Afin de réduire au maximum les erreurs de médication, il est recommandé d’utiliser des concentrations standards pour les médicaments administrés par perfusion continue aux enfants. La préparation préalable des solutions d’épinéphrine (couramment utilisée pour traiter le choc septique chez l’enfant) permettrait d’améliorer la rapidité d’action, la sécurité et le rapport coût-efficacité. Il existe malheureusement peu de données portant sur la stabilité de solutions d’épinéphrine de concentrations standards.

Objectifs :

Évaluer la stabilité de l’épinéphrine de concentrations standards dans du dextrose à 5 % dans l’eau et augmenter la durée de conservation des solutions entreposées dans des sacs pour perfusion à 4 °C et à 25 °C jusqu’à 30 jours.

Méthodes :

Six sacs pour perfusion contenant 200 mL d’une solution d’épinéphrine ont été préparés, soit une paire de chacune des trois concentrations standards (25, 50 et 100 μg/mL). Trois sacs ont été conservés au réfrigérateur (4 °C) et les trois autres ont été entreposés à la température ambiante (25 °C). Les propriétés physiques (notamment le pH, la couleur et la présence de précipité) ont été évaluées quotidiennement les 14 premiers jours, puis à des intervalles de 1 à 5 jours jusqu’au jour 30. Trois échantillons de 1,5 mL ont été recueillis de chaque sac immédiatement après la préparation de la solution (temps 0), puis toutes les 24 heures (24 h, 48 h, 72 h, 96 h, etc.) pendant les 14 premiers jours et ensuite à des intervalles de 1 à 5 jours jusqu’à la fin de la période de 30 jours. Chaque échantillon a été analysé à l’aide d’une épreuve mesurant la stabilité par chromatographie liquide haute performance. Une solution était considérée comme stable si elle conservait au moins 90 % de sa concentration initiale.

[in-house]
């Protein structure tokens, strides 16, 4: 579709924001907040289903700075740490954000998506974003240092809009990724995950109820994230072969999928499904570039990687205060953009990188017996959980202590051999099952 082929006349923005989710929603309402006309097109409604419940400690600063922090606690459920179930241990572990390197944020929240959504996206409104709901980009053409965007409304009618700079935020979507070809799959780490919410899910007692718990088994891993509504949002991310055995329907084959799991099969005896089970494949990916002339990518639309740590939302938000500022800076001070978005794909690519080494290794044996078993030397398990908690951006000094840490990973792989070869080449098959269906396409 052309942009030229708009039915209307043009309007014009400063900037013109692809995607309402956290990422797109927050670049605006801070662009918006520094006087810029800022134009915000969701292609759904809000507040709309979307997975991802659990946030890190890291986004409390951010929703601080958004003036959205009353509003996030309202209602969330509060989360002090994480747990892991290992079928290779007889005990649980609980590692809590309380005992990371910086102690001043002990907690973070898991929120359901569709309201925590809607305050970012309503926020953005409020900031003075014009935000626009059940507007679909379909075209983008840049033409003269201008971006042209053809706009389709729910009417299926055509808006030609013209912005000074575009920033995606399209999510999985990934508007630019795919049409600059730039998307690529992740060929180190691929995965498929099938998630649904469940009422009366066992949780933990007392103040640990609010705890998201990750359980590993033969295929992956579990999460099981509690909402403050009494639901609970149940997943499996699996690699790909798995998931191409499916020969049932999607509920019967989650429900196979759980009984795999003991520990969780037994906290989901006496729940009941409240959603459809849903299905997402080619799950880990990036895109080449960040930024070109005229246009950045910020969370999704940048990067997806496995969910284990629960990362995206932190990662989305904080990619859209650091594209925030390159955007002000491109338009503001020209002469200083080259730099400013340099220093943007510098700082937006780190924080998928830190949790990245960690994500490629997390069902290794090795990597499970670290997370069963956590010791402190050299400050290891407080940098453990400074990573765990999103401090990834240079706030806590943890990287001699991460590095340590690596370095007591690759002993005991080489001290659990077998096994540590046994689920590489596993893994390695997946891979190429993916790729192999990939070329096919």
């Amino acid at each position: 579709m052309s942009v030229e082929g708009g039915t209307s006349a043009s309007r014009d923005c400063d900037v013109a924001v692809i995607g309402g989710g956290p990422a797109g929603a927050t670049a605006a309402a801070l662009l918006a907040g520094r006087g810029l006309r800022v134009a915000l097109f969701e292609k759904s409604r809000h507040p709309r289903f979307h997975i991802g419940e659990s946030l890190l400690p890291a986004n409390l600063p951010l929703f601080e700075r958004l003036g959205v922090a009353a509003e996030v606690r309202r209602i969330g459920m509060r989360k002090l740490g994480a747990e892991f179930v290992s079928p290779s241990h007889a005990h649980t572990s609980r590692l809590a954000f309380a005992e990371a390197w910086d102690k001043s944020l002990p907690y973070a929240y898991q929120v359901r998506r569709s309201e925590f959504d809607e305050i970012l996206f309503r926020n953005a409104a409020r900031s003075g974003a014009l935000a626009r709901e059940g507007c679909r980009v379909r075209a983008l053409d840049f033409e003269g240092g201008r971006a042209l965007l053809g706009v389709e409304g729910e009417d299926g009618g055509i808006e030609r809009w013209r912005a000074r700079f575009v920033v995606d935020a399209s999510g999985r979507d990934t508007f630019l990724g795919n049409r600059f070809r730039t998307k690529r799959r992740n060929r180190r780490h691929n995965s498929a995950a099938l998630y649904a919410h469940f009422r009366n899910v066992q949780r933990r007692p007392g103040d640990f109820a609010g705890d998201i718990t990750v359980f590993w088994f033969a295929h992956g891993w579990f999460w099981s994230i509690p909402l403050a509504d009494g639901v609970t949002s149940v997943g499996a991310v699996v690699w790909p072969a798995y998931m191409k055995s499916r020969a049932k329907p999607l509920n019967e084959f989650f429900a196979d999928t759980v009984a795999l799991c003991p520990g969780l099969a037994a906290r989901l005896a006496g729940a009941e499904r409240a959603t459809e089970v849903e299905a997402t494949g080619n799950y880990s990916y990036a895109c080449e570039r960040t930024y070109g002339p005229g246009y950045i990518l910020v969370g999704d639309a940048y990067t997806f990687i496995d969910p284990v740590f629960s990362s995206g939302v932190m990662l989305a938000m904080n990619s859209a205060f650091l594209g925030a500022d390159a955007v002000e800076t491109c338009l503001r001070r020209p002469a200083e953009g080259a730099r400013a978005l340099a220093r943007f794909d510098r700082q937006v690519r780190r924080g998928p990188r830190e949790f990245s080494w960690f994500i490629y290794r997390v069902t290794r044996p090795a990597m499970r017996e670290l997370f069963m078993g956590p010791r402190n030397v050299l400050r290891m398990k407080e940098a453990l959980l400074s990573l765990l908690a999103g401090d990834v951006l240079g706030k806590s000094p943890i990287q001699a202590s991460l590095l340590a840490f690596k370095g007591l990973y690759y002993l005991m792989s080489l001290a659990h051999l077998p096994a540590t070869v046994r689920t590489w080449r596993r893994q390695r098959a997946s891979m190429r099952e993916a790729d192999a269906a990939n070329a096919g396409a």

Résultats :

Aucun précipité et aucun changement notable du pH ou de la couleur n’ont été observés dans l’ensemble des solutions après un entreposage à 4 °C ou à 25 °C d’une période de 30 jours. Toutes les préparations avaient conservé plus de 95 % des concentrations initiales d’épinéphrine au jour 30. De plus, la limite inférieure de l’intervalle de confiance à 95 % indiquait que les préparations avaient conservé 93 % ou plus de leurs concentrations initiales au jour 30.

Conclusions :

Les préparations d’épinéphrine sont demeurées stables pendant les 30 jours, qu’elles aient été réfrigérées ou non. Comme la stabilité seule ne garantit pas la biodisponibilité ou l’efficacité d’un médicament, d’autres études cliniques sont recommandées afin d’évaluer le comportement pharmacocinétique et pharmacodynamique de ces préparations.